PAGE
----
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Performance of Porticor-Encrypted EBS Disks

We ran a large number of measurements to determine the performance of EBS disks, when used stand-alone and when use with a Porticor appliance. This article details our methodology and results. Please see the last section for conclusions.

Experimental Setup

In all cases, the client machine was an EBS-optimized m1.large instance running Windows Server 2012. Attached to the instance were 12 disks: one regular EBS disk and one "io1" EBS disk (set to 4000 IOPS) for each of the following:

  • Local disk attached directly to the instance.
  • The disk is attached to a Porticor appliance running on an m1.small instance.
  • Same, Porticor runs on m1.medium.
  • Same, Porticor runs on m1.large.
  • The disk is attached to a Porticor appliance running on an EBS-optimized m1.large instance.
  • Same, Porticor runs on an EBS-optimized m1.xlarge.

Benchmark Parameters

Sqlio is a very popular benchmark, freely available from Microsoft.

The benchmark was performed using the following flags:

-s180 = 180 seconds duration

-BH = Hardware controller buffering

-LS = Show latencies from system timer

-t8 -o8 = Use 8 simultaneous threads with 8 outstanding requests on each

-frandom (or sequential) = Different test scenarios

-b8 (or 64,256,512) = Different block sizes used

For example:
sqlio -kW -s180 -t8 -o8 -BH -LS -b8 -fsequential %%A:\testfile.dat >> sqlio.%%A.seq.write.8.log

Four types of tests were run:

  • sequential write;
  • sequential read;
  • random write;
  • random read;

Three block sizes were used in each test type:

  • 8 kB
  • 64 kB
  • 256 kB for write tests, 512 kB for read tests.

These settings were chosen to simulate as closely as possible an SQL server's behaviour and were guided by several blog posts, 1 2 3.

Test Results

Results are presented in the form of 4 graphs, one for each of the test types.
Each graph is a combo chart including a bar chart where each of the disk measurements for each of the block sizes is listed, as well as a line chart between the averages of all the block sizes for each disk, presented mostly for readability.

For sequential tests we present throughput, measured in MBs/sec, while for random access tests the data presented is IO Operations per Second (IOPS).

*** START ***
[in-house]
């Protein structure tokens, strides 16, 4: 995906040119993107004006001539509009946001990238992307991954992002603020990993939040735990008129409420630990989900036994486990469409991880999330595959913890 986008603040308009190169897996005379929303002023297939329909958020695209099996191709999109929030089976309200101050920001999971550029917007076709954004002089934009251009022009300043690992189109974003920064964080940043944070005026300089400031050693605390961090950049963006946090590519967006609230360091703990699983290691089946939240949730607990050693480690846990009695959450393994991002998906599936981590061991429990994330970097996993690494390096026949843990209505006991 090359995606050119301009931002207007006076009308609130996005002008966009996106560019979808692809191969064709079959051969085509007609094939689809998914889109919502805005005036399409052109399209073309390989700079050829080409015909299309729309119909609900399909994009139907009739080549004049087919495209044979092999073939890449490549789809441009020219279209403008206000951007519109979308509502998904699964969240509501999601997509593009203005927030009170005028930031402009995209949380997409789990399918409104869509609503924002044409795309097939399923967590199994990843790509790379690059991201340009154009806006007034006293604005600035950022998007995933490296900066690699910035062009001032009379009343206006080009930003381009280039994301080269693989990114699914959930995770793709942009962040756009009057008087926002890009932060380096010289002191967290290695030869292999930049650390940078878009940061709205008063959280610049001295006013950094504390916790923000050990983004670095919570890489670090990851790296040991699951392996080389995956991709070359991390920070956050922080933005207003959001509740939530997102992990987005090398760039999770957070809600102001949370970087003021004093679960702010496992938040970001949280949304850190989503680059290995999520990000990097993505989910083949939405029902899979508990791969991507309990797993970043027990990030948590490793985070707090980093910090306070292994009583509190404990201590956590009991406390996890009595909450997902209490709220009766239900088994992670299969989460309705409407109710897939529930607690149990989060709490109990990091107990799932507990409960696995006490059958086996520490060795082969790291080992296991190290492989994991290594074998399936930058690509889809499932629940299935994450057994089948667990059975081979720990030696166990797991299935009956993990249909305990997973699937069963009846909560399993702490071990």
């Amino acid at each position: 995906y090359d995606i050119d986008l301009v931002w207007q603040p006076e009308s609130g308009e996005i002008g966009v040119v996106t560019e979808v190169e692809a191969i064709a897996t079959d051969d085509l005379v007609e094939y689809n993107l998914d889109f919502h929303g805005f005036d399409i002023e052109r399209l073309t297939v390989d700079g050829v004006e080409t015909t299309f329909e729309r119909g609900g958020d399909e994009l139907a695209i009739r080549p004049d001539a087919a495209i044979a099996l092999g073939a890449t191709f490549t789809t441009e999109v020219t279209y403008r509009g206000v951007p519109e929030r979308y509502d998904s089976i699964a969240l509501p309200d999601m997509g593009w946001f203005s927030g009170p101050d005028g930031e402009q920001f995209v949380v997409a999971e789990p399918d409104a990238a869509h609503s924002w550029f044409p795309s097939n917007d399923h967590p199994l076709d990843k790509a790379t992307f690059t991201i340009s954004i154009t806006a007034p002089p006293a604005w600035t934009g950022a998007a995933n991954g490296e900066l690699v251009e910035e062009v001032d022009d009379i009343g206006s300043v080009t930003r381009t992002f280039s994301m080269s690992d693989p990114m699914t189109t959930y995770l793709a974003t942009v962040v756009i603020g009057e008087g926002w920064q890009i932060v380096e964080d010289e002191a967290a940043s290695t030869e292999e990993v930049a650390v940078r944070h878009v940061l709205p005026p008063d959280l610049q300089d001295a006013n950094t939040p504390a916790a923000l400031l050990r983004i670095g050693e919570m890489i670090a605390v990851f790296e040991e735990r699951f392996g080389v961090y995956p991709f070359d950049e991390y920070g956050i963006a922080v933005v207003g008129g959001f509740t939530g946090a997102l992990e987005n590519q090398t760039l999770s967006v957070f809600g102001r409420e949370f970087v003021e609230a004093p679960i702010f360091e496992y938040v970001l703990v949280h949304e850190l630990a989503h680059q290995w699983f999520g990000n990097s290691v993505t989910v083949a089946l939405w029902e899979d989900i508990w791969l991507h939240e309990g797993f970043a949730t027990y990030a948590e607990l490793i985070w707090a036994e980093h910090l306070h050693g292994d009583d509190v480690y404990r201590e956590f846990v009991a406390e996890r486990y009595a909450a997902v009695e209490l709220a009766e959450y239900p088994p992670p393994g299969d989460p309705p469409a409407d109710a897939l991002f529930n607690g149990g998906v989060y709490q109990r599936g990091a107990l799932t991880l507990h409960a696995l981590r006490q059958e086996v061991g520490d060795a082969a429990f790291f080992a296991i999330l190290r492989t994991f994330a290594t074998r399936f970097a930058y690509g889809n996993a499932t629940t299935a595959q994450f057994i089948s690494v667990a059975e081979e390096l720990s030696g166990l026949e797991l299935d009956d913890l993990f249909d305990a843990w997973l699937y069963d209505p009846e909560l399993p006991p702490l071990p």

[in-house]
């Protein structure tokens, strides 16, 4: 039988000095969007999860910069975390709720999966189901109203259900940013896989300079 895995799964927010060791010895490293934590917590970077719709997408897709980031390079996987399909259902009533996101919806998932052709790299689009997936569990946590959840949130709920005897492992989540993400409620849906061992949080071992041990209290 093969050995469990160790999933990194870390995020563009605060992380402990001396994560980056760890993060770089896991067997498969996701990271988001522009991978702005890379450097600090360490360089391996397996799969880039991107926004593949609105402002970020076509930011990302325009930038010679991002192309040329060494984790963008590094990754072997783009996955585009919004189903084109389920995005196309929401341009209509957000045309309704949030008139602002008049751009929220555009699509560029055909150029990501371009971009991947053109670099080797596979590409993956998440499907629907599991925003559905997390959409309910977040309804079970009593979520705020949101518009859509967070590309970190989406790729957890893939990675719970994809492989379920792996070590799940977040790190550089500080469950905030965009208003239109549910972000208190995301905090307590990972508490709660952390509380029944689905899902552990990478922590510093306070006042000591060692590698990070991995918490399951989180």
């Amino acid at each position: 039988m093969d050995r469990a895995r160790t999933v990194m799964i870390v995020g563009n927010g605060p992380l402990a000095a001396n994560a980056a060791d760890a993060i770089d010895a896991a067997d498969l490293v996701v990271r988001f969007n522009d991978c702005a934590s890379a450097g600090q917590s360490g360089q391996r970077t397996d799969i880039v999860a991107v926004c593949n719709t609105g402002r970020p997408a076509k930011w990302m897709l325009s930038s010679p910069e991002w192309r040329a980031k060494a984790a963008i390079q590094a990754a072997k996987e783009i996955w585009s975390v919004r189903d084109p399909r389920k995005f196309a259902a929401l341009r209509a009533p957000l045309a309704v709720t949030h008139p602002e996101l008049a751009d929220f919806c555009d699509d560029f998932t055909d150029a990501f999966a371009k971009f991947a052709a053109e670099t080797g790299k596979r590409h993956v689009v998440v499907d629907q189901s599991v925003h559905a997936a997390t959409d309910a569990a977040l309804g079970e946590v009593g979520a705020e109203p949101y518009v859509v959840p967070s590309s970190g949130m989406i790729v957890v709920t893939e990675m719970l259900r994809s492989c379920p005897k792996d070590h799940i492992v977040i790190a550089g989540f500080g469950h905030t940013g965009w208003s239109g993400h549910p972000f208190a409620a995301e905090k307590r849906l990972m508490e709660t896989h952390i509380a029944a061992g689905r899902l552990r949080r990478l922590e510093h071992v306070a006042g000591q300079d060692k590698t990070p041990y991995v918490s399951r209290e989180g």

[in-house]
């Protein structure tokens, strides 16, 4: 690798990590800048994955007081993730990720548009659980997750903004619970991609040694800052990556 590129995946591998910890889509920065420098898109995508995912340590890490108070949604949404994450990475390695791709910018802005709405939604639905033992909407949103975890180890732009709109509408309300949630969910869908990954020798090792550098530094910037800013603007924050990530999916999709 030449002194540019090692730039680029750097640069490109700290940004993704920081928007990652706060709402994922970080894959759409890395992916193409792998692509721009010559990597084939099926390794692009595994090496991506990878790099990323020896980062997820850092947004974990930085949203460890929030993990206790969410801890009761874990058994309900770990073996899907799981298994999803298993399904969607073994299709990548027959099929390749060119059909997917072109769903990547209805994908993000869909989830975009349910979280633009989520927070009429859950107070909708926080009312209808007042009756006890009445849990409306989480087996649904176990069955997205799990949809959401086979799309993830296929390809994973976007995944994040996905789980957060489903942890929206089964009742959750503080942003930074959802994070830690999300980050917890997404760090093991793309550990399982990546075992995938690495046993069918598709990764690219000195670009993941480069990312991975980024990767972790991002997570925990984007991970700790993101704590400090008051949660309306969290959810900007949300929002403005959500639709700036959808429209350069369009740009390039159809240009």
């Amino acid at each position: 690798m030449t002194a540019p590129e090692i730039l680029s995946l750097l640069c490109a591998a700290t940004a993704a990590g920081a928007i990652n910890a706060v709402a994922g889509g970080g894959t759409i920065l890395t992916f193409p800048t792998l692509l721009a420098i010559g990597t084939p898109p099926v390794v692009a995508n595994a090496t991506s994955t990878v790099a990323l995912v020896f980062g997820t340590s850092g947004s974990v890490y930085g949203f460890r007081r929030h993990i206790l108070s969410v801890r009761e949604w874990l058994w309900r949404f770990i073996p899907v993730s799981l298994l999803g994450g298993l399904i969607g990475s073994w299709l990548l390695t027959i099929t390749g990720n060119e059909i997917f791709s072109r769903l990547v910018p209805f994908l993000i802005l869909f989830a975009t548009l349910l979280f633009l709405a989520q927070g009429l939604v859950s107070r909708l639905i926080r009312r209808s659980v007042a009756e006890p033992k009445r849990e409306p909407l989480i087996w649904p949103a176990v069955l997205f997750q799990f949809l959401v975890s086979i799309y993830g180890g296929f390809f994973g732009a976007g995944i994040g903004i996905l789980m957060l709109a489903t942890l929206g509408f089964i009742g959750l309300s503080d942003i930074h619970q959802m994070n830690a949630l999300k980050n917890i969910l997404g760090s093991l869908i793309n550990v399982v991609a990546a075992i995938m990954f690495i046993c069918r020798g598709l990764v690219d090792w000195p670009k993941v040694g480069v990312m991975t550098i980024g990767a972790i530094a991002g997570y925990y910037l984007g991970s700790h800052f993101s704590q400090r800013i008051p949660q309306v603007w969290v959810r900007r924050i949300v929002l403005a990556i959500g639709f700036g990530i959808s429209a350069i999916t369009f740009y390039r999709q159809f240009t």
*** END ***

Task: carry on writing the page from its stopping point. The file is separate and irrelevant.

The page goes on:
1. Amazon provides two disk performance options: EBS Optimized instances and IOPS-optimized (io1) volumes. Both perform very well with Porticor appliances and are recommended by us. Only m1.large and higher instances can be EBS-optimized, but io1 volumes can be attached to any instance type, and when IOPS is of concern these volumes should absolutely be used.

  2. For customers interested in sequential throughput, the parameter that has the largest influence is the instance size, with m1.medium significantly better than m1.small. m1.large performs only slightly better than m1.medium.

  3. If you do use an m1.large instance, we recommend that you enable EBS optimization on it.

  4. Porticor-protected volumes perform on par with local EBS volumes (and sometimes better) when testing sequential access. Performance is somewhat lower on random access tests, especially when testing with small block sizes and when not using io1 volumes.

  5. Finally, a note on methodology: EBS is amenable to stable benchmarking. Each of the tests was repeated 5 times to validate the numbers. Out of 144 tests, we had to remove 1 outlier (more than 10% off the average) in only 6 tests. In no case did we have to remove more than 1 run or to invalidate the entire test. When possible, we highly recommend that customers perform their own independent tests, according to their own usage patterns.